On the way back we took a different path than last time, which later would connect with the same path that runs down the ridge and meets up with Lillian Brook.
The descent was no easy feat, and at some points was pretty vertical. It would not be much fun coming up this particular trail unless you like climbing straight up.
The spot where the Brook begins is beautiful. There was still some ice and snow in the dark pockets and between the rocks and the water; which flowed mostly underground, gurgling and sloshing around out of sight.
Finally it emerges for good, flowing fast and cold, tumbling along moss-covered rocks that carried it quickly to the flatter land down below.
After some sketchy moments we arrived at that flatter land to find the light dappled through the evergreens and leaving a beautiful glow.
The stream was a little wider here, but would there be fish? We were still well above 3,000 feet in elevation, maybe even over 3500. I didn't have my rod to test it out at this point though.
A feeder stream met up with Lillian brook and we began to descend the final bit of the mountain.
A snake quietly sat still and thought we didn't see it as we took a water break.
Nearby, a woodpecker, or "tree stallion" as my friends have dubbed them had found a nest of wood ants. It had made quick work of accessing the colony and we came upon the few ants left trying to make sense of what had happened.
They seemed stunned.
Trickling water nearby added to the sound-scape, and I started to think about fishing again. I picked up the pace and we made good time back to camp.
I quickly got to fishing again, this time using the Shimotsuke Kiyotake 18. Its much shorter than the Suntech Suikei that I had been using previously. This allowed me to fish much more efficiently in the small pools of this tiny stream.
Fish smaller than this were between many of the rocks.
I caught another darker fish in this pool, but not as beautifully colored as the one from the night before. You can still see the purple on the cheek on this fish very well. Focus wasn't perfect on some of these as I left my real camera at the campsite in haste.
Each tiny plunge pool had fish, and each time I got hits. Many of the fish were too small to swallow the size 12 uglies I had with me, and therefore I wasn't hooking them all well.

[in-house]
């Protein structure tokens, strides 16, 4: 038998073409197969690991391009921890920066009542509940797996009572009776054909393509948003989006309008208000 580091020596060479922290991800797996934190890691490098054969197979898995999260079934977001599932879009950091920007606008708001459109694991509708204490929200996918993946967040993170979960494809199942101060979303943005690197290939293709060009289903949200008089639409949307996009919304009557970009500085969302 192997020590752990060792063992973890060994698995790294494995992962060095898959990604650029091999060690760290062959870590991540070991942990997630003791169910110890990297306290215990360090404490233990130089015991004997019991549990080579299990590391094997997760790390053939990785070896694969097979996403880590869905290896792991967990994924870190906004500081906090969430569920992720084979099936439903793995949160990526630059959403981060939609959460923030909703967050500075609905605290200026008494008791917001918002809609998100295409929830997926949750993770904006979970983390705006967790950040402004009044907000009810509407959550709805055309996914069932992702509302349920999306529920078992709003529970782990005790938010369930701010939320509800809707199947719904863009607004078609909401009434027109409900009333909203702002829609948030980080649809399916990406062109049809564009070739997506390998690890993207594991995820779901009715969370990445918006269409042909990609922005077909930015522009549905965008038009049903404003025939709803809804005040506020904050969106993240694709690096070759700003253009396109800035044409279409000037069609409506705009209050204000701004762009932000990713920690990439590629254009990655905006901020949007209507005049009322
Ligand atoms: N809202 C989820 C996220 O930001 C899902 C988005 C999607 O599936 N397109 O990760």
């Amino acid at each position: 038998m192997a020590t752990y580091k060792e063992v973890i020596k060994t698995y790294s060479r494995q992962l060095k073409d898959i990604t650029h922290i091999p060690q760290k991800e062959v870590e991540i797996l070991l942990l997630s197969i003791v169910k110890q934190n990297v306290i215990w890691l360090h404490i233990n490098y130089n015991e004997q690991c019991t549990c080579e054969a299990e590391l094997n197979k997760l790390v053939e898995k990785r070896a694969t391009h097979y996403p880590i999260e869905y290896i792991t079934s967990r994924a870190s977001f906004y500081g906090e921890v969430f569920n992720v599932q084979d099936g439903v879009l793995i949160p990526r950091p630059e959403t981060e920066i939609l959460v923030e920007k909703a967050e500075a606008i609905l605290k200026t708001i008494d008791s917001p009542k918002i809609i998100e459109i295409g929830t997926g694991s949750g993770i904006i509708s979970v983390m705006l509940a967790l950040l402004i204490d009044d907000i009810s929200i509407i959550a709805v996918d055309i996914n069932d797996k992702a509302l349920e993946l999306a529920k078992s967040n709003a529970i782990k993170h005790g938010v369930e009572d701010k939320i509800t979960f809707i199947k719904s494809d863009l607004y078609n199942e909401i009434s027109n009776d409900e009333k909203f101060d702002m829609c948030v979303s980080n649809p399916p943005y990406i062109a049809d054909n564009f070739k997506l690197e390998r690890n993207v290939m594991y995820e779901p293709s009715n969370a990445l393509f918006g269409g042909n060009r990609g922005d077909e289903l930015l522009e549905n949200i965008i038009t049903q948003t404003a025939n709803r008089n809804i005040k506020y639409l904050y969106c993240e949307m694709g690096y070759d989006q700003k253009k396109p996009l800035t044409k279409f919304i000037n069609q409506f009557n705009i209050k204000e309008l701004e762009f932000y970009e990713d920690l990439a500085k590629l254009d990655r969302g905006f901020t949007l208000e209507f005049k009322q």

That night we enjoyed a large meal, ate all of our sweet and chocolatey things, and recounted our experiences by the fire.
I must say it was a welcome change to have a real fire and nice fire-pit area to hang out and cook in. Usually when we hike the high peaks we are in areas where no fires are allowed. Derek brought his Gransfors-Bruk wilderness hatchet and we made quick work of the abundant downed wood available nearby.
The next morning I awoke to a light sprinkle of rain. We waited it out, which was the right move. I have been using my trekking poles to gain a few extra inches of head and foot room on my Zpacks Solplex tent and it works like a charm.
We broke down and headed out to the car. Making quick time, we were back early and headed down the road to find some good food. On the way, I noticed a public fishing sign. We usually drive here at night on the way from work, so I never noticed that there's public fishing easement along a river I always thought was private. I had to have a few casts and my friends begrudgingly agreed.
This is a classic free-stone adirondack stream. It tumbles along a gentle grade and creates ample plunge-pools among the many boulders in the water. Some pools are generous in terms of depth and width. There are also deep runs squeezed between some of these boulders and along the shore.
I hit a few pockets and got a really nice brookie on the line. Somehow it wiggled its way off after a quick fight, and I moved to the pool above. I had a huge hit but somehow failed to set that hook as well, I think I was just too late on it. My friends pulled me away but I can't wait to return here - I know there are some large trout that call this river home...